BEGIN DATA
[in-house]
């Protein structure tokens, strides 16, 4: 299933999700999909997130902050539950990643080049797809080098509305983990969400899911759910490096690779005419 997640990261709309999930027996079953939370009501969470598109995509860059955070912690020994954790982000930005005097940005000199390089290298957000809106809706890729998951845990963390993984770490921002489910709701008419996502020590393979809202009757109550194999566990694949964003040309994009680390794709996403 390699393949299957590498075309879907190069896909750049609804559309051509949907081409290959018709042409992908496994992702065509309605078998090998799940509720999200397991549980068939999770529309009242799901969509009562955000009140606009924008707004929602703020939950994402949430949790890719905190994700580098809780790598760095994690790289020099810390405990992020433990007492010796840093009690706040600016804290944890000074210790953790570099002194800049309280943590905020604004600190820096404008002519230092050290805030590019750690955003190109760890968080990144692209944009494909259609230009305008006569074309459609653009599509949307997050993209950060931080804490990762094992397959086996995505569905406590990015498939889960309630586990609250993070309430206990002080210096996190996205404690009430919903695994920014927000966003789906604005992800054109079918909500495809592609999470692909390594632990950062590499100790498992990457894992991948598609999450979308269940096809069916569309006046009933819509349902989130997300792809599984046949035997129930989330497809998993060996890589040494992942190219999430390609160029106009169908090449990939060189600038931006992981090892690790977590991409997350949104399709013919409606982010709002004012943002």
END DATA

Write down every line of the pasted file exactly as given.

[in-house]
């Protein structure tokens, strides 16, 4: 299933999700999909997130902050539950990643080049797809080098509305983990969400899911759910490096690779005419 997640990261709309999930027996079953939370009501969470598109995509860059955070912690020994954790982000930005005097940005000199390089290298957000809106809706890729998951845990963390993984770490921002489910709701008419996502020590393979809202009757109550194999566990694949964003040309994009680390794709996403 390699393949299957590498075309879907190069896909750049609804559309051509949907081409290959018709042409992908496994992702065509309605078998090998799940509720999200397991549980068939999770529309009242799901969509009562955000009140606009924008707004929602703020939950994402949430949790890719905190994700580098809780790598760095994690790289020099810390405990992020433990007492010796840093009690706040600016804290944890000074210790953790570099002194800049309280943590905020604004600190820096404008002519230092050290805030590019750690955003190109760890968080990144692209944009494909259609230009305008006569074309459609653009599509949307997050993209950060931080804490990762094992397959086996995505569905406590990015498939889960309630586990609250993070309430206990002080210096996190996205404690009430919903695994920014927000966003789906604005992800054109079918909500495809592609999470692909390594632990950062590499100790498992990457894992991948598609999450979308269940096809069916569309006046009933819509349902989130997300792809599984046949035997129930989330497809998993060996890589040494992942190219999430390609160029106009169908090449990939060189600038931006992981090892690790977590991409997350949104399709013919409606982010709002004012943002």